A balmy June evening in a beautiful church was the setting for a programme of music which was wonderfully evocative of the period just before the start of World War One and took us up to the millennium and Karl Jenkins’ composition The Armed Man. Phoenix Choir began the concert with two folk song serttings, Early One Morning (arr.Willcocks) and The Springtime of the year (Vaughan Williams), which evoked the treasured years of peace preceding the advent of the Great War.
Then we were treated to an evening in which choral items alternated with superb English Art Songs (by Ivor Gurney, Roger Quilter, Frank Bridge and George Butterworth) sung by the soloists: soprano, Ansy Boothroyd and baritone, John Hancorn - both looking as well as they sounded. This programme was my idea of bliss and the creamy rise of Ansy Boothroyd’s top notes and the warmth of John Hancorn’s mellow voice, very much in control of his vocal equipment, suited the songs well. I would pick out Autumn Evening by Roger Quilter, sung by Ansy Boothroyd and Butterworth’s Is my Team Ploughing? from John Hancorn as my personal favourites, although I was smitten by other pieces from their repertoire. George Butterworth’s setting of A E Houseman’s A Shropshire Lad featured prominently, and although written before the onset of war, the moving marriage of poetry and music brought home the suffering of conflict. The songs were beautifully accompanied by the highly accomplished pianist, Howard Beach, and we also had the pleasure of listening to the organ playing of David Force in three choral pieces. It was fitting that Quilter and Bridge were featured, as they were both “Sussex lads” from Hove and Brighton respectively, and Bridge died in Friston.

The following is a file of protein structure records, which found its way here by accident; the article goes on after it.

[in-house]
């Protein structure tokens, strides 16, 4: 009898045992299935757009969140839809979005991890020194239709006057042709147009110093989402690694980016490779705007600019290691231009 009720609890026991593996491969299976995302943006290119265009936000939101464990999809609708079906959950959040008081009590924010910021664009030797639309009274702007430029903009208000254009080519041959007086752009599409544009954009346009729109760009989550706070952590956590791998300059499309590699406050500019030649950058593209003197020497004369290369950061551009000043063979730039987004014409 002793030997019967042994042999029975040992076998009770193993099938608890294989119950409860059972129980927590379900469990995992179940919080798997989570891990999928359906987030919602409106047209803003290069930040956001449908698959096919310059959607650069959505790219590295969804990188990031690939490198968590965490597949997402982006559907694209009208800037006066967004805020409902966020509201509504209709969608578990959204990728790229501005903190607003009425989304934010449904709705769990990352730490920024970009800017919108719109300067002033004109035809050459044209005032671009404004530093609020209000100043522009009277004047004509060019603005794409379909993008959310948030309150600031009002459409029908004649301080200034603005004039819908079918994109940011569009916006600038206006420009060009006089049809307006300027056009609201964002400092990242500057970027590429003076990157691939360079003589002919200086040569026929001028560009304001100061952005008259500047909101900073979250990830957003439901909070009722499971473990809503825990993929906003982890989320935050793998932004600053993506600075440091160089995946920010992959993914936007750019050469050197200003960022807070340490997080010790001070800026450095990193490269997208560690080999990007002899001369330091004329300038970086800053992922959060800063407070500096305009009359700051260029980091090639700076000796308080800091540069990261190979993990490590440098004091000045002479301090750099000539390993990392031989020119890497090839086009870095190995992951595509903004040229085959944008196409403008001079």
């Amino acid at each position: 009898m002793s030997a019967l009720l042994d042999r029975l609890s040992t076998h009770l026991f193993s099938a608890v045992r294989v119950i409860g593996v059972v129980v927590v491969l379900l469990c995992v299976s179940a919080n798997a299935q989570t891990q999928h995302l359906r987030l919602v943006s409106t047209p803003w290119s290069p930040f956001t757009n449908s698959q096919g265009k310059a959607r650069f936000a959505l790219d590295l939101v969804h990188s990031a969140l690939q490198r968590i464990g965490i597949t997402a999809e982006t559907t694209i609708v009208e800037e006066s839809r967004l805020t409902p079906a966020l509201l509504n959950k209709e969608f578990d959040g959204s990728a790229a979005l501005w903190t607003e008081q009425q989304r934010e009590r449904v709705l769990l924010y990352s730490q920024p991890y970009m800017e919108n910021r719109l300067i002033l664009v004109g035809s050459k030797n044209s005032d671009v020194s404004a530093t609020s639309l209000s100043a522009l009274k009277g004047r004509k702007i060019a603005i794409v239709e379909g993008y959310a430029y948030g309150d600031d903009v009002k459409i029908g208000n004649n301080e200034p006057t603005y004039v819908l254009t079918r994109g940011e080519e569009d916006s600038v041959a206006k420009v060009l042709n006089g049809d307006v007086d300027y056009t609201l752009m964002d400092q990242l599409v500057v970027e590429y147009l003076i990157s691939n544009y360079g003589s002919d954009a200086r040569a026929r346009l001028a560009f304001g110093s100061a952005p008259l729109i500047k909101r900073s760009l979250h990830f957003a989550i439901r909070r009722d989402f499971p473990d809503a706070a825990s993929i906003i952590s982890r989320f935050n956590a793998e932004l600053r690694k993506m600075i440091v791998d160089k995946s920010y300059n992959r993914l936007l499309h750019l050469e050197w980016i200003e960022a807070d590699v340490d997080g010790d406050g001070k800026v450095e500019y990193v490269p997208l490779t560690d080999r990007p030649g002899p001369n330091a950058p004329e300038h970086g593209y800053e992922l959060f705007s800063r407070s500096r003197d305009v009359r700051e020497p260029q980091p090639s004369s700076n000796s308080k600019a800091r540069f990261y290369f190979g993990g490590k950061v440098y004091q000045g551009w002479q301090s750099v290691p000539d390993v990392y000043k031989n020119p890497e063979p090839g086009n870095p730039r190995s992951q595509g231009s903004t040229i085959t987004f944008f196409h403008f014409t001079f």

From the Choir, I would single out their singing of Thomas Tallis’ Why Fum’th in Fight? as a highlight: sung with colour and passion, it hit the spot nicely, as did Vaughan Williams’ Agnus Dei and Reconciliation from Dona Nobis Pacem. Coincidentally, the piece was first performed on June 9th 1926, fitting almost to the day on which we heard it. Agnus Dei from Karl Jenkins The Armed Man closed the evening, leading to The Last Post, movingly played by young trumpeter Harry Plant.
The Choir has come on in leaps and bounds under the direction of Michael Fields and there is much to commend. I very much enjoyed the concert and the comments which I heard around me would suggest that all had a most pleasant evening.
Reviewed by Carol Mounter Collins
All Saints' Church, Eastbourne, June 2014